Have Camera, Will Collaborate: Cinematographers Focus on Telling the Story
Cinematographers Joan Churchill, ASC (Aileen: Life and Death of a Serial Killer), Kirsten Johnson (CitizenFour) and Buddy Squires, ASC (The Central Park Five), share a collective set of core goals and values for filmmaking. Their job is to serve the director’s vision by getting at the center of the story the director wants to tell. They do this by establishing an empathetic, trusting relationship with the subject. Making technical choices on style, size or type of camera, camera lens and lighting based on the story are only part of the job. Churchill, Johnson and Squires approach these aspects differently in some cases, but remain constant in others. Their overall objective is always in the best interest of telling the story. The conversations between the cinematographer and director exploring the style of the interview are only the beginning. Johnson is interested in deep themes. “I’ll have people come up with a list of huge number of things that they’re thinking about in relation to the film with an interview,” she explains. “A lot of times, there’s a real question around whether the space the person is being interviewed in corresponds to those themes in any kind of way—whether it’s an indigenous space for the person or whether they’re in a place that has no particular meaning to them, like a hotel room or something like that.”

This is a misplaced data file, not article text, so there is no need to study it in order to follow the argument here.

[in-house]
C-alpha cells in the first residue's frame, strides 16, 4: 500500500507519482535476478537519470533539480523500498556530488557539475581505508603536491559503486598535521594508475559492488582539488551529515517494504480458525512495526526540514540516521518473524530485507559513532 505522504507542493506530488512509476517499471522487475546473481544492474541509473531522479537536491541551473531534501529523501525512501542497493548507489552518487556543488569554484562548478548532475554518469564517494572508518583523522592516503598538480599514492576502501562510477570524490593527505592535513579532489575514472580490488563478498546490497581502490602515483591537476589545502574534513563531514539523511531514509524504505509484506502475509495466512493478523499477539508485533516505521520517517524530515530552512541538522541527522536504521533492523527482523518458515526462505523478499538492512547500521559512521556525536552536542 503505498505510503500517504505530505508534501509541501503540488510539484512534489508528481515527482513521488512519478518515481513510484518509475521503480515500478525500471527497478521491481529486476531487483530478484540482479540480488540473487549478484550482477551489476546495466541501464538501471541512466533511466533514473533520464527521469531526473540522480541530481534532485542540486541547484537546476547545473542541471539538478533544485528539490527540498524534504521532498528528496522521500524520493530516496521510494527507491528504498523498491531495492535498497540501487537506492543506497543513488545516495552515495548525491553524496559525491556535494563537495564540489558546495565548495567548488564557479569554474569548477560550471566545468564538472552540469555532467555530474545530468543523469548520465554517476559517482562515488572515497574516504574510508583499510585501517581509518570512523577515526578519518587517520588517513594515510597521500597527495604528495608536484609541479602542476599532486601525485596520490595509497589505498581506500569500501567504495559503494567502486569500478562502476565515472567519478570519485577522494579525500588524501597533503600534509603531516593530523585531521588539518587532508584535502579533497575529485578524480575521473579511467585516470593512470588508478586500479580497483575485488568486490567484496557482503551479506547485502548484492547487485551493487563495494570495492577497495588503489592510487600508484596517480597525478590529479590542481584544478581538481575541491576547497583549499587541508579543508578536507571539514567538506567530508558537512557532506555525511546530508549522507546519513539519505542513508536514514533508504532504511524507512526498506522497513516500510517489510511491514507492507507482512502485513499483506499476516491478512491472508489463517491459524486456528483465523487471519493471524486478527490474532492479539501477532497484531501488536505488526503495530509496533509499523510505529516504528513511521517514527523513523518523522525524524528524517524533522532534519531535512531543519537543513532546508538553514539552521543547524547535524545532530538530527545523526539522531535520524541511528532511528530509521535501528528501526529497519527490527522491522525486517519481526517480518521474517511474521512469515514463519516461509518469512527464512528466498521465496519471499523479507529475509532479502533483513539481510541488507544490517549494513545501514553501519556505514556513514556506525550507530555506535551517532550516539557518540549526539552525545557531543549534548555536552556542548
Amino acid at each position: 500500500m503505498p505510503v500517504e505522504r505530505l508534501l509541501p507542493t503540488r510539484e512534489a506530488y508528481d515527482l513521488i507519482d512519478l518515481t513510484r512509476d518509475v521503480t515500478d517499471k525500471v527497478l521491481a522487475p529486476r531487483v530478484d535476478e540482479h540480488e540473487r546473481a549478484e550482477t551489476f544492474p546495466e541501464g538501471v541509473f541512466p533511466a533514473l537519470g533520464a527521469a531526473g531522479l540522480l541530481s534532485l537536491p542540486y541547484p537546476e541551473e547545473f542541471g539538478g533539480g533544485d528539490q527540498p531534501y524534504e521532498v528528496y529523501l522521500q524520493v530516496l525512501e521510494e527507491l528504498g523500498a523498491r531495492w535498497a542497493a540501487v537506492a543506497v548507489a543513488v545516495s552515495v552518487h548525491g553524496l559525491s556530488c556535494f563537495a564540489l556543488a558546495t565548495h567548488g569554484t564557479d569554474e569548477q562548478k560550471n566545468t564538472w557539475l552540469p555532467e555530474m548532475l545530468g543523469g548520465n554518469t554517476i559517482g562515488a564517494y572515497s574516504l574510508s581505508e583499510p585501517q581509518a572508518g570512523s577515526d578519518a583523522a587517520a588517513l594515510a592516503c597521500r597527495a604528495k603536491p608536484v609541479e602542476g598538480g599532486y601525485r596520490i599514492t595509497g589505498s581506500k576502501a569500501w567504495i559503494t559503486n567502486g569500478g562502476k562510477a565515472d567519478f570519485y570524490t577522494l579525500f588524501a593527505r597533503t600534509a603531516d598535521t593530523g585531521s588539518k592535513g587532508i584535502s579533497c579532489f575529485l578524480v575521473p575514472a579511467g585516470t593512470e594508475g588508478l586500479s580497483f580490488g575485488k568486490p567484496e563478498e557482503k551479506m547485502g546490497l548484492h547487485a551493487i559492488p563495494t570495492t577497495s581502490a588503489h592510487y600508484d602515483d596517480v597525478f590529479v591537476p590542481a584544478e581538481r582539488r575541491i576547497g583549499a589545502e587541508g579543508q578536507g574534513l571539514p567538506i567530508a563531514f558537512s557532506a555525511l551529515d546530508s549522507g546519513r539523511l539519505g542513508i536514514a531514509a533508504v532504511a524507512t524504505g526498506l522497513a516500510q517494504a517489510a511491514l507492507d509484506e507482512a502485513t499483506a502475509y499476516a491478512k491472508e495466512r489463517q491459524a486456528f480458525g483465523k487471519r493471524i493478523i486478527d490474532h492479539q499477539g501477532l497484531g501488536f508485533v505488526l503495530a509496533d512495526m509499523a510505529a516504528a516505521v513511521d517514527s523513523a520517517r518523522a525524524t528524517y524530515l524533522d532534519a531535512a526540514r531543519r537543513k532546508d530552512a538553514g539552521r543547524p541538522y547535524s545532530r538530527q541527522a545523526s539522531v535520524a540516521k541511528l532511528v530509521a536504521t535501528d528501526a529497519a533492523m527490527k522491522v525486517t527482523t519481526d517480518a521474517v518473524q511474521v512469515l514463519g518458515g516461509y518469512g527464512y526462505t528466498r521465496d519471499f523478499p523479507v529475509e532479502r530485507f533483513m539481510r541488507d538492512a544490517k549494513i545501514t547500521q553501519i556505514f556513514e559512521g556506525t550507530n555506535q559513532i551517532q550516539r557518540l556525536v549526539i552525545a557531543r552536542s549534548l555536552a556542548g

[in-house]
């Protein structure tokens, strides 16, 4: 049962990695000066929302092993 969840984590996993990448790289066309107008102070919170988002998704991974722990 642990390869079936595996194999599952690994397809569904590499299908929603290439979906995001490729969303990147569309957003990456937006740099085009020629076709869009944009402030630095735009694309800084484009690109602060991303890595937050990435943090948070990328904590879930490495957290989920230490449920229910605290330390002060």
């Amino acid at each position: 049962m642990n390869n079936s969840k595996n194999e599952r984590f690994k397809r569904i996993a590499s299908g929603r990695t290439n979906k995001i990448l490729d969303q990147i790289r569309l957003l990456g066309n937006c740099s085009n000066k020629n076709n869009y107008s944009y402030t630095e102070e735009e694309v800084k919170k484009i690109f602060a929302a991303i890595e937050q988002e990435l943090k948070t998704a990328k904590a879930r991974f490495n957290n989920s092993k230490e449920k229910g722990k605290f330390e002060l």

Squires and filmmaker Ken Burns (The Roosevelts, The Civil War) were roommates in college and later formed, along with filmmakers Lawrence Hott and Roger Sherman, the production company Florentine Films. Squires and Burns have worked together on many films over the past three decades. “We don’t really talk at all because we’ve been doing similar work together for a long time, so we just go back and do what we do,” Squires explains. When Squires works with a director for the first time, though, “We discuss stylistically, What kind of interviews are we going for? Are you going for interviews in which the environment in some way informs the interview? Is it a place that is directly connected to the interview subjects, in which case some sense of feeling of that environment becomes an important element of the story? Or is it somebody talking about things that have nothing to do with where they physically are?”
When Churchill worked with Barbara Kopple on the Dixie Chicks documentary Shut Up & Sing, the only direction Kopple gave was, “Just do your thing.” Kopple understood that Churchill’s “thing” wasn’t a sit-down interview. She doesn’t carry a tripod or use lighting for her own films, though she will use a conventional sit-down style and light interviews when hired by a director. For Rory Kennedy’s Last Days in Vietnam, Churchill says, “The situation was appropriate for a historic film where there isn’t any way of getting that information except by talking to people. It’s a very valid kind of filmmaking, but it’s not the kind of filmmaking I love to do. I’m a shooter; I’m much more interested in people and somehow re-creating their reality for an audience.”